Kosher-for-Passover food is a bit more complicated than everyday kosher food, but with a little more creativity (and maybe a little less matzah!), kosher-for-Passover meals can be so good you might just want to cook them all year long.
For starters, kosher-for-Passover means different things depending on your type of Jewish practice. In addition to following the everyday year-round kosher laws, during Passover, there are additional guidelines.
The most universal rule prohibits anything hametz, or leavened. This includes anything that is made with these five grains: wheat, rye, barley, oats, and spelt. The only way these grains can be consumed is in the form of matzah. This tradition symbolizes the Jews’ hurried escape from Egypt under the dark of night. There was no time to waste, not even for bread to rise. This quick-baked bread, which is made from start-to-finish in less than 18 minutes, is a key element of many kosher-for-Passover foods.
In addition to hametz, many Ashkenazi Jews also avoid consuming kitniyot, which are foods that swell in the cooking process resembling the way that fermented grains rise. This rule was made in the 13th century by rabbis in France, and continues to be widespread today. However, in December 2015, the Conservative movement’s Committee on Jewish Law and Standards ruled that kitniyot is now permissible; the movement has been permitting its use in Israel, where large numbers of Jews are Sephardic, since the 1980s.
Some kitniyot foods include:
- Legumes (lentils, all dried beans, peanuts, soy beans)
- Mustard, Cumin, and Fennel seeds
- Sesame seeds
- Poppy seeds
Sephardic Jews, on the other hand, and most Israeli Jews regardless of where their ancestors came from, do not abstain from kitniyot.
Still wondering what you can eat this Passover? Your options abound, and tend to look something like a list of the world’s healthiest foods. Passover is the perfect opportunity to experiment with new fruits and vegetables and think outside of the culinary box. Here’s what you can eat:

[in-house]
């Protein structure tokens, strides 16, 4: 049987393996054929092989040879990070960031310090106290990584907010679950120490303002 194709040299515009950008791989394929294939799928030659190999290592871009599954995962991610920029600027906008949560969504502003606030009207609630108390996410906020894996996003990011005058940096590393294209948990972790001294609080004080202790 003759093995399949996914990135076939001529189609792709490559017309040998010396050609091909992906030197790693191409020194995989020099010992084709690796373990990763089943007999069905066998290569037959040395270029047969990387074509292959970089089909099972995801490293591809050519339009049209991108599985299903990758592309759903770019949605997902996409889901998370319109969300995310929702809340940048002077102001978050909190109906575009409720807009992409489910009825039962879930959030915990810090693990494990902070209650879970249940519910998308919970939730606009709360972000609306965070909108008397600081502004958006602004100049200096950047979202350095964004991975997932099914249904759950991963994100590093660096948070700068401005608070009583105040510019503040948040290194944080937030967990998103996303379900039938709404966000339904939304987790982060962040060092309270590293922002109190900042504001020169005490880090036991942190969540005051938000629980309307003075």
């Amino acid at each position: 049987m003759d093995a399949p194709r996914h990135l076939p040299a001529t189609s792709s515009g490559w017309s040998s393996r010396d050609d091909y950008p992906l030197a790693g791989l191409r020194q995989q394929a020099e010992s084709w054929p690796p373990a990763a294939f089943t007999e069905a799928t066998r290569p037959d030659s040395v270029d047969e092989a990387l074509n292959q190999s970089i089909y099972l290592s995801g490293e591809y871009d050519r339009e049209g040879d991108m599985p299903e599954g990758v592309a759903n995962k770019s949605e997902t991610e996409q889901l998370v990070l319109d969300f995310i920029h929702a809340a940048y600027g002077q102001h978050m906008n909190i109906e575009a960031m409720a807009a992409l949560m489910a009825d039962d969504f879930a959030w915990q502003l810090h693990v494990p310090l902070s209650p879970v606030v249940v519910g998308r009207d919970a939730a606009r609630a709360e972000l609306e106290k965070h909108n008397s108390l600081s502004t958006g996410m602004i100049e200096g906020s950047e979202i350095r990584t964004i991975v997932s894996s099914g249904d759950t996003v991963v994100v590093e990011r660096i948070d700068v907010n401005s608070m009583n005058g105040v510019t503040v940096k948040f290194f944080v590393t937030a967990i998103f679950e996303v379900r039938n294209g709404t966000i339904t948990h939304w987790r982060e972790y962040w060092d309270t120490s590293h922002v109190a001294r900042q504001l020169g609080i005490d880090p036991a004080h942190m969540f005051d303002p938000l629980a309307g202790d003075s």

- All fruits
- All vegetables (except corn, and the legumes and grains listed above)
- Beef, turkey, chicken, fish with scales, duck, or goose
- Dairy (not eaten alongside meat, though)
- Nuts and nut butters (except peanut and soy butters)
- Almond, coconut, and quinoa flours
- Matzah (of course!)
- Fermented vegetables (think horseradish, yum!)
- Processed foods marked with a kosher-for-Passover hechsher (a symbol that represents an item is kosher for Passover)
We’ll post some mouthwatering kosher-for-Passover recipes throughout the rest of the month, but we’d love to know–what are your Passover weeknight favorites?
Weeknight Passover Recipes:
Coconut Crusted Chicken
Honey Horseradish Chicken
Coffee and Wine Beef Stew
White Whie Braised Chicken Thighs with Tomatoes and Potatoes (use olive oil)
Lettuce Wrap Pulled Beef Tacos with Guacamole
Cuban Chicken Soup
Creamy, Non-Dairy Asparagus Soup
Sweet ‘n Spicy Sweet Potato Soup
Matzah Toppings from Around the World: 6 Ways!
Potato and Carrot Gratin
Classic Potato Kugel
Zucchini Noodles Two Ways
Red Quinoa Taboulleh with Labne
Citrus and Avocado Salad
Sweet Potato Latkes (be careful what oil you use)
Fennel Celery Salad
Caramelized Red Onion and Dill Fritatta with Smoked Salmon (omit za’atar)
Beef and Potato Fritatta
Shakshuka (omit tofu)
Pronounced: KOH-sher, Origin: Hebrew, adhering to kashrut, the traditional Jewish dietary laws.